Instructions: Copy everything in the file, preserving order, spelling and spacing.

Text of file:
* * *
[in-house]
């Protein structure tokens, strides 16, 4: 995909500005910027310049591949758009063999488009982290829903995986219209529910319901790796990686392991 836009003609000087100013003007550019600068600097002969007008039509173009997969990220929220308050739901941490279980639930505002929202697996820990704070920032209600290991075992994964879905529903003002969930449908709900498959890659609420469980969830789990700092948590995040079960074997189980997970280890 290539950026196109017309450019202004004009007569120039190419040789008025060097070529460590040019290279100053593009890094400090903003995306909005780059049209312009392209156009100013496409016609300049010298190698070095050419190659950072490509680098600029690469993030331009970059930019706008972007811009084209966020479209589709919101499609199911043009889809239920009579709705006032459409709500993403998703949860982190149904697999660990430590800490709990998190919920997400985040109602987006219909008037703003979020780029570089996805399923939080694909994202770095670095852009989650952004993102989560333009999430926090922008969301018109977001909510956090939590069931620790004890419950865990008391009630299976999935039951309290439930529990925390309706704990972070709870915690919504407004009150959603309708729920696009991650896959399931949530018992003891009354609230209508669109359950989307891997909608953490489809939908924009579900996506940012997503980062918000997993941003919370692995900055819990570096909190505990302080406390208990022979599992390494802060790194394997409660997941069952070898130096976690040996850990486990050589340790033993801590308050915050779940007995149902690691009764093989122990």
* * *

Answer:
[in-house]
């Protein structure tokens, strides 16, 4: 995909500005910027310049591949758009063999488009982290829903995986219209529910319901790796990686392991 836009003609000087100013003007550019600068600097002969007008039509173009997969990220929220308050739901941490279980639930505002929202697996820990704070920032209600290991075992994964879905529903003002969930449908709900498959890659609420469980969830789990700092948590995040079960074997189980997970280890 290539950026196109017309450019202004004009007569120039190419040789008025060097070529460590040019290279100053593009890094400090903003995306909005780059049209312009392209156009100013496409016609300049010298190698070095050419190659950072490509680098600029690469993030331009970059930019706008972007811009084209966020479209589709919101499609199911043009889809239920009579709705006032459409709500993403998703949860982190149904697999660990430590800490709990998190919920997400985040109602987006219909008037703003979020780029570089996805399923939080694909994202770095670095852009989650952004993102989560333009999430926090922008969301018109977001909510956090939590069931620790004890419950865990008391009630299976999935039951309290439930529990925390309706704990972070709870915690919504407004009150959603309708729920696009991650896959399931949530018992003891009354609230209508669109359950989307891997909608953490489809939908924009579900996506940012997503980062918000997993941003919370692995900055819990570096909190505990302080406390208990022979599992390494802060790194394997409660997941069952070898130096976690040996850990486990050589340790033993801590308050915050779940007995149902690691009764093989122990």